Romania's administration is relatively centralized and administrative subdivisions are therefore fairly simplified.
The administrative division of Poland since 1999 has been based on three levels of subdivision. The territory of Poland is divided into voivodeships (provinces); these are further divided into powiats, and these in turn are divided into gminas. Major cities normally have the status of both gmina and powiat. Poland currently has 16 voivodeships, 380 powiats, and 2,478 gminas.
The NUTS codes of Hungary have three levels:
The counties of Croatia are the primary administrative subdivisions of the Republic of Croatia. Since they were re-established in 1992, Croatia has been divided into 20 counties and the capital city of Zagreb, which has the authority and legal status of both a county and a city. As of 2015, the counties are subdivided into 128 cities and 428 municipalities.
Subregions of Hungary were subdivisions of Hungary, dividing the twenty counties of Hungary into 175 administrative subregions. The subregions were abolished and replaced by 198 districts in 2013.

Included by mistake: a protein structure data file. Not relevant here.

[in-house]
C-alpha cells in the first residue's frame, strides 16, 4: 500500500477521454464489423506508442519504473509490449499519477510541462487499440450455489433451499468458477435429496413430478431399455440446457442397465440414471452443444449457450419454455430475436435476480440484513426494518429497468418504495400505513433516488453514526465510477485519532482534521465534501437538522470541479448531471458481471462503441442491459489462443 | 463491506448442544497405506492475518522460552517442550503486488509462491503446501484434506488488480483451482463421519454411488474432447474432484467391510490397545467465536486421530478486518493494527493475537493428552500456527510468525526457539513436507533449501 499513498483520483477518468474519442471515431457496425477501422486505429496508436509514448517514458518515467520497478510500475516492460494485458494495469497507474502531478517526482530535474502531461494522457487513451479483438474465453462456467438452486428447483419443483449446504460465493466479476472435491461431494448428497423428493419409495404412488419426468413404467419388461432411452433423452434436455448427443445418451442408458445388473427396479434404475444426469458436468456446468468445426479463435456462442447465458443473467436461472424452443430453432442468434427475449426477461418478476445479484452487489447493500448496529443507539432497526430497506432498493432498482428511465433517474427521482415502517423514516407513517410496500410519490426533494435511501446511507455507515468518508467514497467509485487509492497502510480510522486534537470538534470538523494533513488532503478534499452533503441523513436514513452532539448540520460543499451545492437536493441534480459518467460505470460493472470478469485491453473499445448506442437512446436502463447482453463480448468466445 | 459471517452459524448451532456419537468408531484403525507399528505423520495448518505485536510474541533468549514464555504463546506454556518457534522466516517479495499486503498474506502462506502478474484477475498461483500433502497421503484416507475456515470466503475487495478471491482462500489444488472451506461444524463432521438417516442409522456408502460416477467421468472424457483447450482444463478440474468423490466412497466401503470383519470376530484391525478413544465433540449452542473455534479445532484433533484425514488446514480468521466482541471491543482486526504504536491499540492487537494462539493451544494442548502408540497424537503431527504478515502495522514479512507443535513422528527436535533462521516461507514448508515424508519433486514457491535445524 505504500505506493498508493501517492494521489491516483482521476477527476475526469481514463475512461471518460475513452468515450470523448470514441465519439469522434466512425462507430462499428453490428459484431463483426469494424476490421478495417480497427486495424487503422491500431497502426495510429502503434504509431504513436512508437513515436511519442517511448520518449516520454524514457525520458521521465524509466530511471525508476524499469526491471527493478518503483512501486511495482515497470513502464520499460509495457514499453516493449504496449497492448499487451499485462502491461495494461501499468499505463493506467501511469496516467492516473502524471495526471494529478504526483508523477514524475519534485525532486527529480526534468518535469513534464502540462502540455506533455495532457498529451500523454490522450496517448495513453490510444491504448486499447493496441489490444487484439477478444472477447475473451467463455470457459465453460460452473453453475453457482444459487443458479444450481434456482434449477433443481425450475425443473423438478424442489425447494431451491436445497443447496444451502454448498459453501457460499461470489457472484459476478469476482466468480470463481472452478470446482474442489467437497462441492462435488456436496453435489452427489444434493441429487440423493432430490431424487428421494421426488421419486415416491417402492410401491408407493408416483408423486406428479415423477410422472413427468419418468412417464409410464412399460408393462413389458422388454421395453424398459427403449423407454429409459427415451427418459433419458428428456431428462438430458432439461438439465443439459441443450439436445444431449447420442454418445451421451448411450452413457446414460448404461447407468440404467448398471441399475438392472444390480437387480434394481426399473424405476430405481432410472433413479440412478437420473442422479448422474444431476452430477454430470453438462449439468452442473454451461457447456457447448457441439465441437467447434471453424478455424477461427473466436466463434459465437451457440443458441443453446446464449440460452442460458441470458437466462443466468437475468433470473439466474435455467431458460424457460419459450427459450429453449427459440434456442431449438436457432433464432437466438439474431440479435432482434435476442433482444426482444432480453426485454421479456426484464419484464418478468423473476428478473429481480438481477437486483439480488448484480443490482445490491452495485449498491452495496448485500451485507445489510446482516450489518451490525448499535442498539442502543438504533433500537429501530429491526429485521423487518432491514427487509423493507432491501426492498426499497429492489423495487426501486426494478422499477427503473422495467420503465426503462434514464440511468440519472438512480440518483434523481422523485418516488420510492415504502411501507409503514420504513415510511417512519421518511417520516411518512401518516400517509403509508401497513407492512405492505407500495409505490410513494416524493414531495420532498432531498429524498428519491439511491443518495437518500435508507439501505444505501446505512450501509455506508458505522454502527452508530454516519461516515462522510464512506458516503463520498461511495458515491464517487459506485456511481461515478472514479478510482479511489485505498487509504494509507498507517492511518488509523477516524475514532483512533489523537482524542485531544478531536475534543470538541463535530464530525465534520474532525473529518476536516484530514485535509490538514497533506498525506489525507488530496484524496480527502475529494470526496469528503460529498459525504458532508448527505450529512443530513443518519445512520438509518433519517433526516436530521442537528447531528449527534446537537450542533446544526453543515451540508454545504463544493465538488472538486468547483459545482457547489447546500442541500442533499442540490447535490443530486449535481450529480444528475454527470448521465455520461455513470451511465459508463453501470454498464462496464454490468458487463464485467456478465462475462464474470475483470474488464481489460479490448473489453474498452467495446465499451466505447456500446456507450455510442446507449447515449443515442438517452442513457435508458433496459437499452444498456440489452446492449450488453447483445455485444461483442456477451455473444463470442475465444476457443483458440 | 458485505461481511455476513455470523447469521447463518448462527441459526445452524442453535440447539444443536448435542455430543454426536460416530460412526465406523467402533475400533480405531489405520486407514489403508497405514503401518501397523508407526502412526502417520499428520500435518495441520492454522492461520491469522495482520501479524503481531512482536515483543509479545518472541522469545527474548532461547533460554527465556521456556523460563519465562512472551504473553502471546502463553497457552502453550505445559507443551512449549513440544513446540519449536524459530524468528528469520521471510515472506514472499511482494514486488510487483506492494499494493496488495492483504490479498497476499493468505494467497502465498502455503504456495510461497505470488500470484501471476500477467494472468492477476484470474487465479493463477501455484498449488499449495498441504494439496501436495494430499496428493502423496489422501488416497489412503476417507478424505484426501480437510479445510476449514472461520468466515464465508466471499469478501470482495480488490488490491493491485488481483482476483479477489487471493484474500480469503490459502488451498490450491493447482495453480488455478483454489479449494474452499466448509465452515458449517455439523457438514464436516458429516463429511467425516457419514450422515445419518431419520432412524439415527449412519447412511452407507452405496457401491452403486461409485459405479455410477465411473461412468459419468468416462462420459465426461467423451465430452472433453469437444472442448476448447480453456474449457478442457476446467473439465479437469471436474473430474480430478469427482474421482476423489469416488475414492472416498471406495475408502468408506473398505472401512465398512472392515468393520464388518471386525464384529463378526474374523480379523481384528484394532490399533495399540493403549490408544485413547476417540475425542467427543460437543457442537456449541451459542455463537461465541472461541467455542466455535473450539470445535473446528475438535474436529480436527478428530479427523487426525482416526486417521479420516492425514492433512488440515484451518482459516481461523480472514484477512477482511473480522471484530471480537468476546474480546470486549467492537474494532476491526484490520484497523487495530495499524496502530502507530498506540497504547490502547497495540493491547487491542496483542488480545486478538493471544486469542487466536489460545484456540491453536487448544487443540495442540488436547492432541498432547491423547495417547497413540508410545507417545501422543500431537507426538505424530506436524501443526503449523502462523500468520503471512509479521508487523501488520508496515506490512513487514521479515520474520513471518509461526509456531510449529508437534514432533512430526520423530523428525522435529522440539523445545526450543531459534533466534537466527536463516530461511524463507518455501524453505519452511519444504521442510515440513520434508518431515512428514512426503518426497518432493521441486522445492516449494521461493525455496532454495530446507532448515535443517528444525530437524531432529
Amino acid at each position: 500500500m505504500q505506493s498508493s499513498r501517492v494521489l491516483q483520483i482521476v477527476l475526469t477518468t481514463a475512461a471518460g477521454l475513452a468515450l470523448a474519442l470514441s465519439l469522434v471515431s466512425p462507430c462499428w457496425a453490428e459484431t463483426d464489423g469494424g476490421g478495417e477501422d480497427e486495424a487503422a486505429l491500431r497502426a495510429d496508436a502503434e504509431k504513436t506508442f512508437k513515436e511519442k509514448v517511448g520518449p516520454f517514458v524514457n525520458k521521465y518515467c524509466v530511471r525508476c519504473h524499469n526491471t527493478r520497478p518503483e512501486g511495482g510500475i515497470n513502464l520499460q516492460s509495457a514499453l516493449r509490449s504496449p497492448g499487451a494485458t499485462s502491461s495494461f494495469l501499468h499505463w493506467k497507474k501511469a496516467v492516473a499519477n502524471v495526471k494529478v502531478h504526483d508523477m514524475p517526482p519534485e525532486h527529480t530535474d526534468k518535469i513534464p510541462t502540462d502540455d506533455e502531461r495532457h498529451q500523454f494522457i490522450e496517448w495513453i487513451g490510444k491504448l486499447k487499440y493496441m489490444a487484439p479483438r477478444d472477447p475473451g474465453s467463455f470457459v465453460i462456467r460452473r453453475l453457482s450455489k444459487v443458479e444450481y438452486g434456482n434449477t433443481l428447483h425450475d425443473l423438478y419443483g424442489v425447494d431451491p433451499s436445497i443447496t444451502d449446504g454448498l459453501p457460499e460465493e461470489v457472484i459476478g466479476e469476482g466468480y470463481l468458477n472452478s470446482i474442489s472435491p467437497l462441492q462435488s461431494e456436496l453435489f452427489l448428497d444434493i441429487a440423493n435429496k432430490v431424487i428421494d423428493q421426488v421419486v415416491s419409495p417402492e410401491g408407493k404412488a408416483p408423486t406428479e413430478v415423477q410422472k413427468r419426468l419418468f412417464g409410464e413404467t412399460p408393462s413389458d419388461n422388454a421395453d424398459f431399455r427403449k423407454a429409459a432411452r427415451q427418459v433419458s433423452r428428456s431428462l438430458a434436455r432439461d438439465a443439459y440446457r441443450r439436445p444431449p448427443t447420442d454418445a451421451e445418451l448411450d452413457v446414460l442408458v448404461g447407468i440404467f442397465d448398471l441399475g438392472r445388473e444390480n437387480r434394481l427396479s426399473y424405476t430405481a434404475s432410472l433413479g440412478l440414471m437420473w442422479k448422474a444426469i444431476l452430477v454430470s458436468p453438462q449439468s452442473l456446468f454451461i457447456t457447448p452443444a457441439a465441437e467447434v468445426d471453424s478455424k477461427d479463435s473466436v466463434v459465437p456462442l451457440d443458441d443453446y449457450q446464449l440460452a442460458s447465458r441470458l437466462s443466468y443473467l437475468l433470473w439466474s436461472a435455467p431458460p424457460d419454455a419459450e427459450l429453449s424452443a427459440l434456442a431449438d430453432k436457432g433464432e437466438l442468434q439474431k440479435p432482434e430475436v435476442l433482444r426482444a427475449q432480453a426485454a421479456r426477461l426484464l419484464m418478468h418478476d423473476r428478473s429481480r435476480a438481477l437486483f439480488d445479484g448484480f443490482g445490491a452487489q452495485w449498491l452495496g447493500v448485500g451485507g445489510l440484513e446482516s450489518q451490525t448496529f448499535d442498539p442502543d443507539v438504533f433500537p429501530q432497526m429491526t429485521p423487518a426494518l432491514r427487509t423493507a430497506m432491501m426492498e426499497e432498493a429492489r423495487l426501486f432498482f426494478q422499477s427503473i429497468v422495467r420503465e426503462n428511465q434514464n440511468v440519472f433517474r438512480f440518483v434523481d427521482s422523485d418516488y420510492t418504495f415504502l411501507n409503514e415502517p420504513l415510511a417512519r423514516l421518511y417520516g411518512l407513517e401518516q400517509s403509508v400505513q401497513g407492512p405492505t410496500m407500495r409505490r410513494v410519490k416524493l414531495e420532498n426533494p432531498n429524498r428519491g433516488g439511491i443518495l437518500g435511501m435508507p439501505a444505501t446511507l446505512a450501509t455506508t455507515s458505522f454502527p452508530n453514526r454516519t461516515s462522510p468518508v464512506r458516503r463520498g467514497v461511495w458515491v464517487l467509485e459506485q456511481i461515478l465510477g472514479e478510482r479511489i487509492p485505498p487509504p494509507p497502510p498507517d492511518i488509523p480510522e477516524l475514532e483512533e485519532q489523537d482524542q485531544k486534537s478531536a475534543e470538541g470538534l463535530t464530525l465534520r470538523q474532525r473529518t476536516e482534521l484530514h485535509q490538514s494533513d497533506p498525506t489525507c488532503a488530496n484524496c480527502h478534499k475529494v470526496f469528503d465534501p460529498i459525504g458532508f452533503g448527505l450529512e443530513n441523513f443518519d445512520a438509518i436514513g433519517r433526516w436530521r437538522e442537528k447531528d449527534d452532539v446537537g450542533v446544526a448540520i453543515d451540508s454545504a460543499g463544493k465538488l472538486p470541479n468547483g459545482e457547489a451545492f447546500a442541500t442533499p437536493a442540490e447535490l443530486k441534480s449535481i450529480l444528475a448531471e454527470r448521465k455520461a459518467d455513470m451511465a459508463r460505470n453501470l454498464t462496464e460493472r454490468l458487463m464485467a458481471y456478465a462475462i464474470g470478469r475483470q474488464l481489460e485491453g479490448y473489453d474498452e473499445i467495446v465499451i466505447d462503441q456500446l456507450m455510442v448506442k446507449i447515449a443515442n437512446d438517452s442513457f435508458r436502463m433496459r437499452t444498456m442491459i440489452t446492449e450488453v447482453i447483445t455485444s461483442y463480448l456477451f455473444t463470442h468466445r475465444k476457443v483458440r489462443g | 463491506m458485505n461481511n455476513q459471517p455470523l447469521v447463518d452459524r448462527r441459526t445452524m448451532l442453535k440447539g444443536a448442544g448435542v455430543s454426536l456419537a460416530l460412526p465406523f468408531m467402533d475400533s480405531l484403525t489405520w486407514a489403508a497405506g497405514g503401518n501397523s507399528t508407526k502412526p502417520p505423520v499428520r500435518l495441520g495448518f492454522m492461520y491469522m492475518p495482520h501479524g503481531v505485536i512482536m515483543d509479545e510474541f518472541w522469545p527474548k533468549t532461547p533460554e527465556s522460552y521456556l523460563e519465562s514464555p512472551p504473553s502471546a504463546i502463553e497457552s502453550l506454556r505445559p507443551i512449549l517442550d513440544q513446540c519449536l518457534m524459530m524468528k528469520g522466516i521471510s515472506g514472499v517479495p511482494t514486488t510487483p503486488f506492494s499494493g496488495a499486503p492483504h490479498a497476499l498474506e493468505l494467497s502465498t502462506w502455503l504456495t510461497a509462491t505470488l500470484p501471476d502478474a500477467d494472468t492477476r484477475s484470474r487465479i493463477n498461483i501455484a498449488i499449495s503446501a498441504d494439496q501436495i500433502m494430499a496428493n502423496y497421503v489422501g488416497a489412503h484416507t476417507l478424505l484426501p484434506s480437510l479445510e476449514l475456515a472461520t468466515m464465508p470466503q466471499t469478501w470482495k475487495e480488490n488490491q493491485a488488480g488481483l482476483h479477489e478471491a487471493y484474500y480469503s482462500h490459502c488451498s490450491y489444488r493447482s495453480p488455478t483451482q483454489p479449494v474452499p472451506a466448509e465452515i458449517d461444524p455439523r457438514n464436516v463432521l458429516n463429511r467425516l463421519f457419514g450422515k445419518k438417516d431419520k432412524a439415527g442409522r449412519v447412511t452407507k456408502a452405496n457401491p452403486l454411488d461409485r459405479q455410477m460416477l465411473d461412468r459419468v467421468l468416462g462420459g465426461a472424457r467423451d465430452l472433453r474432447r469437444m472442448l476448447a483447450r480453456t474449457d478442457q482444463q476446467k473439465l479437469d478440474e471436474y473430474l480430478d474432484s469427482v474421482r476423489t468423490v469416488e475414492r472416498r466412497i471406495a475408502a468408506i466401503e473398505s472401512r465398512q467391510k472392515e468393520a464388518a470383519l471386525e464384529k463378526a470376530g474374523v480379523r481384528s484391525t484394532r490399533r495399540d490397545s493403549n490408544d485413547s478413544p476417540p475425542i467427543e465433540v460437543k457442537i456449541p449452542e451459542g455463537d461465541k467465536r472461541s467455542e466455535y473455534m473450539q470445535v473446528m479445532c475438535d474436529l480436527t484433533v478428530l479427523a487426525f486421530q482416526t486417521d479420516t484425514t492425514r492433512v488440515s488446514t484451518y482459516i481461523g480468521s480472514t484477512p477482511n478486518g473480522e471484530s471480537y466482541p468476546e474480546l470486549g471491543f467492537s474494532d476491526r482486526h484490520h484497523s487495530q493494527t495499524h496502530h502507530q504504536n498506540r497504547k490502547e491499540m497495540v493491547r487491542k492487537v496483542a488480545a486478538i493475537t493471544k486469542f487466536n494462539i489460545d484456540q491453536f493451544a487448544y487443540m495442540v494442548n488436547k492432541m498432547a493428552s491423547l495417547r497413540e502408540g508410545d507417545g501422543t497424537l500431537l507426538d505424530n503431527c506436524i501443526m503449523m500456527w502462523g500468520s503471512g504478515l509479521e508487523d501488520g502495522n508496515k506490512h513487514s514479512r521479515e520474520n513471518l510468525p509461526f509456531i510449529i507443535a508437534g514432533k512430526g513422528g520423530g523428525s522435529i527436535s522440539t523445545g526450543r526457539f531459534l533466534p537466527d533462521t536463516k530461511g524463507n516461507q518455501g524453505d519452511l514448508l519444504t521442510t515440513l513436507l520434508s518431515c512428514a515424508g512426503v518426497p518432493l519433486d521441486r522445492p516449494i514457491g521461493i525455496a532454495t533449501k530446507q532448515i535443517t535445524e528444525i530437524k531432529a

The Nomenclature of Territorial Units for Statistics (NUTS) is a geocode standard by Eurostat for referencing the subdivisions of the United Kingdom of Great Britain and Northern Ireland for statistical purposes. The NUTS code for the UK is UK and there are 12 first level regions within the State. As a country of the UK, there are 9 such regions in England. The standard is developed and regulated by the European Union (EU). The NUTS standard is instrumental in delivering the EU's Structural Funds. A hierarchy of three levels is established by Eurostat. The sub-structure corresponds to administrative divisions within the country. Formerly, the further NUTS divisions IV and V existed; these have now been replaced by Local Administrative Units . Between 1994 and 2011, the nine regions had an administrative role in the implementation of UK Government policy, and as the areas covered by elected bodies.
Districts of Hungary are the second-level divisions of Hungary after counties. They replaced the 175 subregions of Hungary in 2013. There are altogether 174 districts in the 19 counties, and there are 23 districts in Budapest. Districts of the 19 counties are numbered by Arabic numerals and named after the district seat, while districts of Budapest are numbered by Roman numerals and named after the historical towns and neighbourhoods.